These are replicas and developments of bows found in old tombs. The skill in using the handy, extremely fast bows combined with the agility of the experienced rider, made the mounted archer who often even shot back over his shoulder, almost invincible. The history of the mounted nomadic peoples in the Steppes of Asia, spanning over 2000 years, is probably known to all of us.
The bows are made of maple or ash wood, and sometimes of walnut or wild pear, and are reinforced using fibre glass (except the composite bows). Due to their design, all bows have distinct features such as a soft pull, a level flight path and a minimal recoil.
The basic version has limbs wrapped in pigskin and bandaged with linen threads. In addition, there is also a selection of special versions available:
– The BASIC VERSIONS are available in light-, medium- and dark-brown as well as in black, red, grey, blue and green.
– A DÉCOR version is also available.
– Special features of the EXTRA I version are wrappings of eelskin or snakeskin plus inlaid horn grip and bowends (siyahs).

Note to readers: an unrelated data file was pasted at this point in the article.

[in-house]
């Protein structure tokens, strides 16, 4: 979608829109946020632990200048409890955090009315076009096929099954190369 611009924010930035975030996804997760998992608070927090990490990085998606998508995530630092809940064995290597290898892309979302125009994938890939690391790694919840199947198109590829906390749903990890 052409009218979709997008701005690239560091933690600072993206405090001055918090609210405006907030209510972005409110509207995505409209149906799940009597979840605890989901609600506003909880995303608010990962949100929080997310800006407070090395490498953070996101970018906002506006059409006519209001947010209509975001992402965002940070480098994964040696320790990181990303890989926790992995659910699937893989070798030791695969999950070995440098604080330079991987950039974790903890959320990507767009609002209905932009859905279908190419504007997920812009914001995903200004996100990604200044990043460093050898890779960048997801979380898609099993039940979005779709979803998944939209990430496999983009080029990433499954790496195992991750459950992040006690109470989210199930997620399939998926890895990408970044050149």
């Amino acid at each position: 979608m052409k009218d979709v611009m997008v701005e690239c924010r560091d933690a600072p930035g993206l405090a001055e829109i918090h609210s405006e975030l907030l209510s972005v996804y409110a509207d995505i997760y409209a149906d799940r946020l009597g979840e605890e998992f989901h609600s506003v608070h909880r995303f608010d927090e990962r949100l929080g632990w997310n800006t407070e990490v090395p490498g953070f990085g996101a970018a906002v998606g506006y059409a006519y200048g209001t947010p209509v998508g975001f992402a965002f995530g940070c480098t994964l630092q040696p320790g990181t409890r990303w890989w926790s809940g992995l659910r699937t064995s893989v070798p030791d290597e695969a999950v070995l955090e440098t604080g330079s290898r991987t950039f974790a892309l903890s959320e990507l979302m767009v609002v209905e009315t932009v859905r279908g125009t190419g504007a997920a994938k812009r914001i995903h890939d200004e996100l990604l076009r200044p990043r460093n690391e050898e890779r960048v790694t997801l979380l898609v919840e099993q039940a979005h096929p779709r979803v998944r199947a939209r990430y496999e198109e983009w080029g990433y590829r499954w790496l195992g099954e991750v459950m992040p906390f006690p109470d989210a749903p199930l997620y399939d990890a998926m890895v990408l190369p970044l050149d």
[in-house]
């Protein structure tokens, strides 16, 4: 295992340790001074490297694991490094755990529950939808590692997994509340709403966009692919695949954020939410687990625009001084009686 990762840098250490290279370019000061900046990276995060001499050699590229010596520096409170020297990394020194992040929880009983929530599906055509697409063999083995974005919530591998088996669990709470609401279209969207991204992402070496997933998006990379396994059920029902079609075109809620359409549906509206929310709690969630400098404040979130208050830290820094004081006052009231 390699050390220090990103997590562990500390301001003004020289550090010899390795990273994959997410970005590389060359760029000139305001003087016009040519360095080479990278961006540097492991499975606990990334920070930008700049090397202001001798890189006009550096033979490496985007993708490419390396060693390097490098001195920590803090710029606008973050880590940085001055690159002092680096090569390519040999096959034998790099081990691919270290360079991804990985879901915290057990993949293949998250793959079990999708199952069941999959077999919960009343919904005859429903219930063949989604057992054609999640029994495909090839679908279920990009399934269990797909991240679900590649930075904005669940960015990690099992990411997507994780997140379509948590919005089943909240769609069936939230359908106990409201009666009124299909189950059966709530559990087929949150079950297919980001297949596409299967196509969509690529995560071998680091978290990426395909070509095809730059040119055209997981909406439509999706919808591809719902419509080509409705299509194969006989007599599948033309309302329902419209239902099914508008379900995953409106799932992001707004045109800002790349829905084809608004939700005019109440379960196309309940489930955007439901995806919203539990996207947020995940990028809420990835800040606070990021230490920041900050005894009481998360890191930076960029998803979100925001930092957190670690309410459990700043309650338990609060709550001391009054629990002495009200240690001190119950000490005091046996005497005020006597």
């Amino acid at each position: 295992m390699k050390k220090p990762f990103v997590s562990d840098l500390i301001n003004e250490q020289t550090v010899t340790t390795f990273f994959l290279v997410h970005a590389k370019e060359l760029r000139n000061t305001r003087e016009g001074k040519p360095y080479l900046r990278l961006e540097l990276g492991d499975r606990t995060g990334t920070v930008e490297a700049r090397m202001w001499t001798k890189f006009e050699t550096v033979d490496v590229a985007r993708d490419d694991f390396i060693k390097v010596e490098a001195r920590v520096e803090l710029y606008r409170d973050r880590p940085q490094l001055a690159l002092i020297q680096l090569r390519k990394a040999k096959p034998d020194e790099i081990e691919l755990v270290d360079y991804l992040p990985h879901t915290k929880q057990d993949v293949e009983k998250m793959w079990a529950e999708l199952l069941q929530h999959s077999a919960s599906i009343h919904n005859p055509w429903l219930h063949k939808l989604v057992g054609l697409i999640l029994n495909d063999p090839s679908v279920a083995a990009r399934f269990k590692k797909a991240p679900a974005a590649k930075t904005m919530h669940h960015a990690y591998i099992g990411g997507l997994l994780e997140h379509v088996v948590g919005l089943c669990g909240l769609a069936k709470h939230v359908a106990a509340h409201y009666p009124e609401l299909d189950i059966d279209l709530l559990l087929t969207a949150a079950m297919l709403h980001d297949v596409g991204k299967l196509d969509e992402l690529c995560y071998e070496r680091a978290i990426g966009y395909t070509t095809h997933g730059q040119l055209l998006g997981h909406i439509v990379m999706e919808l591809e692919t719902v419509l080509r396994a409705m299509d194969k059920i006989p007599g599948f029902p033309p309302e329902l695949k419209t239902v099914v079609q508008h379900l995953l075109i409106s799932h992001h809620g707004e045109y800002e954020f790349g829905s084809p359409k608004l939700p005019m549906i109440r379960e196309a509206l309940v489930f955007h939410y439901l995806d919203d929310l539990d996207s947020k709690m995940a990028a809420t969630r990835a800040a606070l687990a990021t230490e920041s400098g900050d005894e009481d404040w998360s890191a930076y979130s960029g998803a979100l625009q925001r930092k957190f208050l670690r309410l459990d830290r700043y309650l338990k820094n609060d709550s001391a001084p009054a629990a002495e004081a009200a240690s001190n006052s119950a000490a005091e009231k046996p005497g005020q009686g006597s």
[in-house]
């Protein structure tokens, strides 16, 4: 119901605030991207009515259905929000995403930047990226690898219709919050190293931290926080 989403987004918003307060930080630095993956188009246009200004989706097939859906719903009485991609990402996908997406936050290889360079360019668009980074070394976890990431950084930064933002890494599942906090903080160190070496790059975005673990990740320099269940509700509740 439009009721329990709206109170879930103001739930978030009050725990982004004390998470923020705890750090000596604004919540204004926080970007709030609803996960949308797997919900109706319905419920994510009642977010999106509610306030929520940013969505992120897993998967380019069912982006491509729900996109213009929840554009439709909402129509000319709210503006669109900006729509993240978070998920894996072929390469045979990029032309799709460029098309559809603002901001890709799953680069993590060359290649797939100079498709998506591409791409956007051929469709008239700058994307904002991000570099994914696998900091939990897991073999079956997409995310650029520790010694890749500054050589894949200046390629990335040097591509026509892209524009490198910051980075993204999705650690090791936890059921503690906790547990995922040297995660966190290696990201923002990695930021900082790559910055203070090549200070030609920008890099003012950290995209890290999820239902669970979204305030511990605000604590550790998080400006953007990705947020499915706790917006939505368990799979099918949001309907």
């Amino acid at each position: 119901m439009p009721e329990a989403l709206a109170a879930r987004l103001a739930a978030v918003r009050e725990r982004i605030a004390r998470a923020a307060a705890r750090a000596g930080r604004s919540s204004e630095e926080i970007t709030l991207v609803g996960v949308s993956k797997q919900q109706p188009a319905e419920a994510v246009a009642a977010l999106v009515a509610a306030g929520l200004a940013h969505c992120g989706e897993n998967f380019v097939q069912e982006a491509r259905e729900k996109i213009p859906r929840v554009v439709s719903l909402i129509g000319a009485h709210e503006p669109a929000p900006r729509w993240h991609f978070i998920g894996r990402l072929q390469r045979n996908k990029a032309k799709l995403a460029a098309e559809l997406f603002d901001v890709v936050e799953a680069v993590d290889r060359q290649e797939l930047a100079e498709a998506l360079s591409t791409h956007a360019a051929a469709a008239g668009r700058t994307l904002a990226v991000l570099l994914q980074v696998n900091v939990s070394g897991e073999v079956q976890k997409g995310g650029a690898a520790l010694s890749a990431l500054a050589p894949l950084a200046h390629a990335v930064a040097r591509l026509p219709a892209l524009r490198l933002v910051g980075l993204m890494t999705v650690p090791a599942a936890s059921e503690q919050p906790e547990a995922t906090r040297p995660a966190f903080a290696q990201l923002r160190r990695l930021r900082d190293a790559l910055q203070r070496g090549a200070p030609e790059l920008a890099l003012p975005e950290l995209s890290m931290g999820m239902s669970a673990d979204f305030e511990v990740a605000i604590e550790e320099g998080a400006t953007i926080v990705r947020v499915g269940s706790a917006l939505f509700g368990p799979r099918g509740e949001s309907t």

– The EXTRA II version exemplifies Csaba Grózer’s tremendous skills as a craftsman. The horn at the limbs and a Pergamun layer in natural or smoky brown on the back make these bows unique collector’s items. The horn comes from a primeval longhorn cattle race from the Puszta, while Pergamun is the very thin, parchment-like rawhide of the red deer.
– The look of the COMPOSITE bow largely resembles that of the Extra II bow. However, it best of all reflects the thousand-year old art perfected by the old bowmaker craftsmen. Only natural materials are used for this bow. It not only consists of wood, but of various elastic materials, all providing a far superior resilience and flexibility as opposed to wood alone. The bow owes its characteristic shape and short dimensions to the use of these materials. The ancient bow makers knew how to make the most of the materials potential resulting in the bow’s ability to strongly rebound into a negative direction beyond the straight line on the grip and the bow’s ends in an unflexed state. Therefore, bending the bow into the opposite direction leads to a build-up of high tension in the bow’s arms. Wood alone wouldn’t be able to withstand this strain. So the inner layer consists of sawn-off and flattened horn. The middle layer consists of a wooden framework providing connectivity and stability. The outside consists of dried, frayed foot tendons of the red deer, mixed with isinglass and leather glue. A protective layer of goats skin, extreme thin fishhide, Pergamun or, alternatively, birch bark, is applied on the sinew of the finished bow.